The formatting is fine, but to me reformatting is not refactoring. Refactoring is using different programming constructs, redesigning abstractions, splitting apart subroutines that grew too big, too hard to test, have too many side effects, or are doing too many things, factoring out common code into base classes, helper subs or modules, shifting over to more appropriate algorithms, that sort of thing. Reformatting is just reformatting; a change in whitespace is inconsequential except to the people who have to read the code. Reformatting is not refactoring.
When to reformat? When you think you've found a formatting technique that will make the code more legible. But in a world with version control, beware that simply deleting a trailing space will mostly just serve to add nose to pull requests making it harder to see the forest through the trees. And will possibly mislead people who come along in the future looking at the code to believing that you modified it when it was only reformatted. For example, I occasionally have to do some large scale moving of code from one layer to another, and in so doing suddenly find my name next to the git blame. A year later someone comes along and asks me questions about it thinking I wrote it. This risk makes sense for substantive changes, but probably doesn't make sense if it's just a matter of tidying up whitespace.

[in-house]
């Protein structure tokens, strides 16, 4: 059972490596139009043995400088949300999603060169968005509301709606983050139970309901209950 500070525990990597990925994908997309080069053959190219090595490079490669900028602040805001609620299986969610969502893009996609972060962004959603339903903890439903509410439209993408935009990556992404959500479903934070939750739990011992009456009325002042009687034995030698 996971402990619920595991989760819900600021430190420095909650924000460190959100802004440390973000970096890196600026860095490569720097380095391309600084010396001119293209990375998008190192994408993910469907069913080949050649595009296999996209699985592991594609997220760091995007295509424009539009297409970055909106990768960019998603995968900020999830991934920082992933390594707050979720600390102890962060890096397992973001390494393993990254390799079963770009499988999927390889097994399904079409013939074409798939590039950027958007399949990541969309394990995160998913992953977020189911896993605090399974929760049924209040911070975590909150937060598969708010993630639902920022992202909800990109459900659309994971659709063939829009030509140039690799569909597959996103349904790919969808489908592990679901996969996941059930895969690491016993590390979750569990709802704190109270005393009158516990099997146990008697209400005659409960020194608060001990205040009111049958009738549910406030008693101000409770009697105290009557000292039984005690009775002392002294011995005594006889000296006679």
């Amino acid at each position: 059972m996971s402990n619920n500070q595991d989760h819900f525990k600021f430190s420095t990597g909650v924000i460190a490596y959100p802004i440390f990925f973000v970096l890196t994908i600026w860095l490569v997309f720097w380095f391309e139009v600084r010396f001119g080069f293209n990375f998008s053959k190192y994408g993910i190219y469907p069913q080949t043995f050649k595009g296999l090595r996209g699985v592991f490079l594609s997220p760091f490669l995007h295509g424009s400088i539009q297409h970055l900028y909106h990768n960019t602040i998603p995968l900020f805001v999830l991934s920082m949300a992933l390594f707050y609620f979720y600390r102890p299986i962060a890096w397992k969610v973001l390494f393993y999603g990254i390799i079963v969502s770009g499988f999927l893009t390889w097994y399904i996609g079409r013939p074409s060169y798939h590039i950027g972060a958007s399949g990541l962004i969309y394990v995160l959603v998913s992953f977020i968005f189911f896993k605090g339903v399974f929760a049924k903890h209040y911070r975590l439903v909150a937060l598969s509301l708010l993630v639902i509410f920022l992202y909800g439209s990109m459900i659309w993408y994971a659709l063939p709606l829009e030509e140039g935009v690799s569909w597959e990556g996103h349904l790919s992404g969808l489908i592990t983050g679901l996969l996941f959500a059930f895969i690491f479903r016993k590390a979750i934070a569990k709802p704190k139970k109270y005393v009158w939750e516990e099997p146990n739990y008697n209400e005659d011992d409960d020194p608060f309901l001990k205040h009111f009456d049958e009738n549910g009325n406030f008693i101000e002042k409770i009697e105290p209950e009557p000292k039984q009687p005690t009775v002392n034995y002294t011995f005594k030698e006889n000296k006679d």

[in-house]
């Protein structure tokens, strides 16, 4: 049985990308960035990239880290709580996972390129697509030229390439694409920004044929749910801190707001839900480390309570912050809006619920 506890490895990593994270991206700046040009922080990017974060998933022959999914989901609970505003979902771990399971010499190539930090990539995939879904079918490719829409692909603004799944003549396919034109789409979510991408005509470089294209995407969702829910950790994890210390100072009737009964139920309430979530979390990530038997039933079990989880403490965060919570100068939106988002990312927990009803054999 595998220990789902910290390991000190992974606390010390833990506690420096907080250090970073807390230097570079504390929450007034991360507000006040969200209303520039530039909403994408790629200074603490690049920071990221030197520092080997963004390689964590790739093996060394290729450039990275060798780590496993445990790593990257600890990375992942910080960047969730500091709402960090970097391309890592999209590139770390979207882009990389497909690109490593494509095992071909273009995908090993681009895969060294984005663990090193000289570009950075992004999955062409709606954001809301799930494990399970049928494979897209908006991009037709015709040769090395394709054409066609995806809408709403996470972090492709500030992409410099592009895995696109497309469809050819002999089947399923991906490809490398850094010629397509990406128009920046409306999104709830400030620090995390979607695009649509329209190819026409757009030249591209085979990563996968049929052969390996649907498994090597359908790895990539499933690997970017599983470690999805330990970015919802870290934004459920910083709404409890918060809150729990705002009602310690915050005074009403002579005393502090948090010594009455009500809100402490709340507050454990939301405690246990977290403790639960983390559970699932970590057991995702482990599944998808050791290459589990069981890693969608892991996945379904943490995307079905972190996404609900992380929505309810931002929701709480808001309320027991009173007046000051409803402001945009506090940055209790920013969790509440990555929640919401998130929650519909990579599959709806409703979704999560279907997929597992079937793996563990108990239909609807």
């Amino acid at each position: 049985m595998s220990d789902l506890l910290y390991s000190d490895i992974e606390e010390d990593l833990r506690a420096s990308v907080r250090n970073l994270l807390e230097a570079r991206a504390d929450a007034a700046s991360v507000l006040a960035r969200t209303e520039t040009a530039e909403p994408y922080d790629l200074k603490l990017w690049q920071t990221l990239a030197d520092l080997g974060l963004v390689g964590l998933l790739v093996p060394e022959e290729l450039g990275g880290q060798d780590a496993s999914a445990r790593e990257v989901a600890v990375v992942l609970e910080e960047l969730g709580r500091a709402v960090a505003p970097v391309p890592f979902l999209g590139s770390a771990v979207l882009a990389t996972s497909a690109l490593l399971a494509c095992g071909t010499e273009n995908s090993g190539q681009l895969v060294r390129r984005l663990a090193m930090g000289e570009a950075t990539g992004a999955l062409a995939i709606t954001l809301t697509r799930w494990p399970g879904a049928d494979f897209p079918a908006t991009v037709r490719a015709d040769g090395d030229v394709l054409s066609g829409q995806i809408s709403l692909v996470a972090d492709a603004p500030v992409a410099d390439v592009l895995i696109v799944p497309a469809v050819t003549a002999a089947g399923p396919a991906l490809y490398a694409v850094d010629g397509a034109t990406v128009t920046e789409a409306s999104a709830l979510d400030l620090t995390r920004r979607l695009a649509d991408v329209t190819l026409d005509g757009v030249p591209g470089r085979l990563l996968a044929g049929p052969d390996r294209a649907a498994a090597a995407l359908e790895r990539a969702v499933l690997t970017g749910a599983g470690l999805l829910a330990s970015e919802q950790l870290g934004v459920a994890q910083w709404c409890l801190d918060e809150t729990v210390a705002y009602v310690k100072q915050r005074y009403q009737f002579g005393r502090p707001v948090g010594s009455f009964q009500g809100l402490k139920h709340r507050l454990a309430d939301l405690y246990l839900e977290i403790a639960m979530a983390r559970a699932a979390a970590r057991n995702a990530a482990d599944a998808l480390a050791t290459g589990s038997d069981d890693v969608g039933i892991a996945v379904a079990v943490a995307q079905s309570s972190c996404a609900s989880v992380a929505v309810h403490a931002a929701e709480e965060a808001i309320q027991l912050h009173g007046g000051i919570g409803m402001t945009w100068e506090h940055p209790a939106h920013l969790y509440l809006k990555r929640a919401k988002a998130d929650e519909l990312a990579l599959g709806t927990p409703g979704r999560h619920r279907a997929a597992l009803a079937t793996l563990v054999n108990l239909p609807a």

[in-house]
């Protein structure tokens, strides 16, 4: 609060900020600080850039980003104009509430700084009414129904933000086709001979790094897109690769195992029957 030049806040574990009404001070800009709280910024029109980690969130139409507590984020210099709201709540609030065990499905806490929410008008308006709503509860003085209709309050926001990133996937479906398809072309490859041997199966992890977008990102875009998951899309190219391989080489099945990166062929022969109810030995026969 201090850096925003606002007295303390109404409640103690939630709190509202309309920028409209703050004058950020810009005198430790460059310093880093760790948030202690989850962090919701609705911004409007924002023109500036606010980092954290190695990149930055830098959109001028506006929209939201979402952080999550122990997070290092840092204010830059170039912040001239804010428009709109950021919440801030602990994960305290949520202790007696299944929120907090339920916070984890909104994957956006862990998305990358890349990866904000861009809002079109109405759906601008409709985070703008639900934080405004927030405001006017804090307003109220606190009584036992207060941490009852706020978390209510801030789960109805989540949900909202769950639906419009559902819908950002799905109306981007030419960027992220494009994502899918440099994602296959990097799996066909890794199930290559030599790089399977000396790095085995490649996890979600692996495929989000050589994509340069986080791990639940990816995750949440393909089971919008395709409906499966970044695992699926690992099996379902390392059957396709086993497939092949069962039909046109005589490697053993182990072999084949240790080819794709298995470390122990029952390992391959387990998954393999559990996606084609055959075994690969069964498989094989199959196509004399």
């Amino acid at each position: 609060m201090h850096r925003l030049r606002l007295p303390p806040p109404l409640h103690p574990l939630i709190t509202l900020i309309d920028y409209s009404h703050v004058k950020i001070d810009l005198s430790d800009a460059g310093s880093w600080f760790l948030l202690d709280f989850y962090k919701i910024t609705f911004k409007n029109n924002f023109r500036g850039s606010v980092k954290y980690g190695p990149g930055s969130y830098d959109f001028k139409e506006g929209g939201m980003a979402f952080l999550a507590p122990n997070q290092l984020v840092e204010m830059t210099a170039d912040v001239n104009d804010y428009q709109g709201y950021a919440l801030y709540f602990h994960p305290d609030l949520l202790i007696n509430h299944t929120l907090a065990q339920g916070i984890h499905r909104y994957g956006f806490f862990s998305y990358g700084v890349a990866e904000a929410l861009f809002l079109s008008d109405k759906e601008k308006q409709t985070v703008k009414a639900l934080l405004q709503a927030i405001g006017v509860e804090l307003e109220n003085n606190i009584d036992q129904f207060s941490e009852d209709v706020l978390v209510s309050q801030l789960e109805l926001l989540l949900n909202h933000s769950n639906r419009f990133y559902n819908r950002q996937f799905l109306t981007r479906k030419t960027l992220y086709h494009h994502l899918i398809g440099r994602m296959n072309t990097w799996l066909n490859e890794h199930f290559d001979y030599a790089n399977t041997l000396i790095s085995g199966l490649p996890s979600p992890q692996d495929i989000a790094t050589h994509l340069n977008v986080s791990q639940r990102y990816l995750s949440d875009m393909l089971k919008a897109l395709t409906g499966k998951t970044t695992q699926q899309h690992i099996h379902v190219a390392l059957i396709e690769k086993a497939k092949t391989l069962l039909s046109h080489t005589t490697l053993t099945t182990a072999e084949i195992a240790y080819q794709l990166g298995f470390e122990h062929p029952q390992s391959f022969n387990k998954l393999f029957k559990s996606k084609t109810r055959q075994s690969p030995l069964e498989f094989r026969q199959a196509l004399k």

On the other hand, if tidying up whitespace seems like something you wish to do, do it as separate commits from any substantive changes, so that it's easy to identify the important things that changed, versus the shape of the code's formatting.